Friday, March 02, 2018

Friday Post

For glorious Smarch ...

The blow-back from Justin's Indian family vacation just isn't going away:

The 33rd President of the United States famously had a sign on his desk that read: “The buck stops here!”

Trudeau’s sign would read: “Here the buck gets passed.”
See here:

Public Safety Minister Ralph Goodale was grilled over the Jaspal Atwal affair in an awkward exchange with reporters Thursday that ended with him nearly crossing paths with the Liberal MP who claimed responsibility for inviting the attempted murderer to events with the prime minister in India. ...

When reporters asked how something the media were briefed on could be classified, Goodale didn’t give a clear answer. He also gave no clear answers when asked how the Atwal affair could be both the result of factions within India and Sarai’s self-declared mistake.

As Goodale walked away from reporters, Sarai himself turned up behind the media scrum, heading for the same elevator.

Sarai did not answer any questions about his involvement in the Atwal affair. 

This would be an ideal time for the opposition to hammer away at Justin and his lackeys.

If only the opposition had teeth:

At Thursday’s meeting of the public safety committee, the Conservatives attempted to have the government’s national security adviser and the Privy Council Office’s director of security operations called to testify about the incident, but the Liberals used their majority on the committee to block both motions.


The Conservative Party decided early Thursday not to proceed with a House of Commons motion that a Canadian Sikh organization says labels its community as “terrorists.”

The Canadian Sikh Association posted on its social media channels Thursday morning that they were thankful the Tories had backed down from a proposed motion from foreign affairs critic Erin O’Toole. Sukhpaul Tut, chair and spokesman for the association, is calling on the party to apologize for having written it in the first place. 

One of two the Conservatives were considering for Thursday would’ve asked the House to “value the contributions of Canadian Sikhs and Canadians of Indian origin in our national life” but also to condemn all forms of terrorism “including Khalistani extremism and the glorification of any individuals who have committed acts of violence to advance the cause of an independent Khalistani state in India.” The motion concludes with support for “a united India.”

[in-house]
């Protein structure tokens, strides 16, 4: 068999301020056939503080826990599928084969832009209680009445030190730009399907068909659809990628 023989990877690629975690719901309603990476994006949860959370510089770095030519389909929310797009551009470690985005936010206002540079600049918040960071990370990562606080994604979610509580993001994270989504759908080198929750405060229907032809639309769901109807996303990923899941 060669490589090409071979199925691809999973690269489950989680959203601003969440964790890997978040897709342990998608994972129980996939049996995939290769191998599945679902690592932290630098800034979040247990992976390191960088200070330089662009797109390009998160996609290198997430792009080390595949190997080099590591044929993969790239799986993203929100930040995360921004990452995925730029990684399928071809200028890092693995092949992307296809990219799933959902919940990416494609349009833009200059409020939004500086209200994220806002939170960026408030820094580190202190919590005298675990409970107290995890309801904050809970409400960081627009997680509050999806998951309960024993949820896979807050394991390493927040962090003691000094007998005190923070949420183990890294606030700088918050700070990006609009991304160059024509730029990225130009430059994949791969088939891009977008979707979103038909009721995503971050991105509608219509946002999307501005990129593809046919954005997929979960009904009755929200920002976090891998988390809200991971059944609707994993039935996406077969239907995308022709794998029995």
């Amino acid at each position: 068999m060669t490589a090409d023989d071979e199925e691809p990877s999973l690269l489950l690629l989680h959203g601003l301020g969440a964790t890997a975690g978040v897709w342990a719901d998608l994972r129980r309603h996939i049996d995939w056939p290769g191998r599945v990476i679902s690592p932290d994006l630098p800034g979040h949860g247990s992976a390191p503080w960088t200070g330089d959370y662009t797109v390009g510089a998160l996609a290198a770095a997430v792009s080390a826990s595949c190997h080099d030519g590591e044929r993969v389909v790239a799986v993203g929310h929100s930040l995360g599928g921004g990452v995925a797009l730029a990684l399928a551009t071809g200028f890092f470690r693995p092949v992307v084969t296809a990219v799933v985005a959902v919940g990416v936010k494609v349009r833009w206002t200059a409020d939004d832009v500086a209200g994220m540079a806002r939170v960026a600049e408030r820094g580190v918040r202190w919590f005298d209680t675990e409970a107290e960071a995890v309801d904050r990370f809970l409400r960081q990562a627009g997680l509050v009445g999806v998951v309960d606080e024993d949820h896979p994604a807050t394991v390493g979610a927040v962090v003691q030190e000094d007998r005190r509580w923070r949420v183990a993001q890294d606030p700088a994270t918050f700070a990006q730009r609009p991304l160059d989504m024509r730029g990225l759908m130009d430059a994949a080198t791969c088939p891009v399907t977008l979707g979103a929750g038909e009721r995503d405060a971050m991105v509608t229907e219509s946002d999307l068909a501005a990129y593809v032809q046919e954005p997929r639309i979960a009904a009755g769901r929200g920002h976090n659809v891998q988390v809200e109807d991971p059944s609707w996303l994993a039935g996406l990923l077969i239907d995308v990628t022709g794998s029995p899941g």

The Tories have instead opted to pursue a motion about the Canada Summer Jobs program. 

Which I am sure they will drop too when the water gets hot.


China is the second largest exporter of steel to Canada. Deliberately bucking the environmental and labour concerns that Western countries consider, China can under-cut other producers.

It is no wonder, therefore, that Trump has threatened to slap higher tariffs on steel allegedly from Canada:

Canada’s Prime Minister Justin Trudeau said on Friday any U.S. tariffs on steel and aluminum imports would be“absolutely unacceptable” and said his government would continue to engage with U.S. officials on the issue. 

What are you going to do about it, Justin? Run and hide?


The U.S. plan to slap punitive new tariffs on steel and aluminum amounts to a "stupid trade protection measure," one of China's largest industry groups said Friday, as the world's second-largest economy confronted looming new barriers to its product across the Pacific.

China makes roughly half the world's aluminum and steel, and is a large exporter of both.

U.S. President Donald Trump on Thursday pledged 25-per-cent tariffs on imports of steel and 10 per cent on aluminum, an act that stoked trade-war fears and hurt markets across the globe. The Nikkei 500 and Hong Kong's Hang Seng Index both dropped 1.6 per cent Friday. Markets in Shenzhen and Shanghai also retreated, and analysts issued dark warnings about the consequences of hurting global trade sensitivities, and the revenge Beijing can take.

But China's vast metals complex reacted largely with a shrug to Mr. Trump's pledge to exact punishment for industrial overcapacity.

That is how countries never held to account react.

Further case in point:

North Korea earned almost $200 million USD in the first nine months of last year from banned commodity exports, providing crucial foreign currency for the isolated regime, according to a confidential United Nations report, portions of which were seen by Bloomberg News. The panel of experts who wrote the study said Kim’s regime had shipped coal to ports in Russia, China, South Korea, and Vietnam, mainly using false paperwork and front companies that concealed the origin of the coal.